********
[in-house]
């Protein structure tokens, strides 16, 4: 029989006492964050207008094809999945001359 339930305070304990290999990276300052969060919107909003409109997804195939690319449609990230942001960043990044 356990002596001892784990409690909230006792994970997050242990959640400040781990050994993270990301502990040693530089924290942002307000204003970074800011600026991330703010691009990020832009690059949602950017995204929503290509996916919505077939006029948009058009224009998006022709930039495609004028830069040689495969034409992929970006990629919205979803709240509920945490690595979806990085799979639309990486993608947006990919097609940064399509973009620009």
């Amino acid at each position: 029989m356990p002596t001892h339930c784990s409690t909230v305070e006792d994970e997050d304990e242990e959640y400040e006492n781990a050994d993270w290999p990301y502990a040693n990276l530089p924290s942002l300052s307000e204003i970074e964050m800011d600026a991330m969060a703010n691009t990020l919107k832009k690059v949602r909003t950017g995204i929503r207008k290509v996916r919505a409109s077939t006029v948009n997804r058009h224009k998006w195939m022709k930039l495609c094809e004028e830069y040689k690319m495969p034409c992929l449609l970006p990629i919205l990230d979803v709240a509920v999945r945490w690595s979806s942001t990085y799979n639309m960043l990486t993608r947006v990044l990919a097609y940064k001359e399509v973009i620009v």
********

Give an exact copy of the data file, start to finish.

[in-house]
């Protein structure tokens, strides 16, 4: 029989006492964050207008094809999945001359 339930305070304990290999990276300052969060919107909003409109997804195939690319449609990230942001960043990044 356990002596001892784990409690909230006792994970997050242990959640400040781990050994993270990301502990040693530089924290942002307000204003970074800011600026991330703010691009990020832009690059949602950017995204929503290509996916919505077939006029948009058009224009998006022709930039495609004028830069040689495969034409992929970006990629919205979803709240509920945490690595979806990085799979639309990486993608947006990919097609940064399509973009620009």
């Amino acid at each position: 029989m356990p002596t001892h339930c784990s409690t909230v305070e006792d994970e997050d304990e242990e959640y400040e006492n781990a050994d993270w290999p990301y502990a040693n990276l530089p924290s942002l300052s307000e204003i970074e964050m800011d600026a991330m969060a703010n691009t990020l919107k832009k690059v949602r909003t950017g995204i929503r207008k290509v996916r919505a409109s077939t006029v948009n997804r058009h224009k998006w195939m022709k930039l495609c094809e004028e830069y040689k690319m495969p034409c992929l449609l970006p990629i919205l990230d979803v709240a509920v999945r945490w690595s979806s942001t990085y799979n639309m960043l990486t993608r947006v990044l990919a097609y940064k001359e399509v973009i620009v």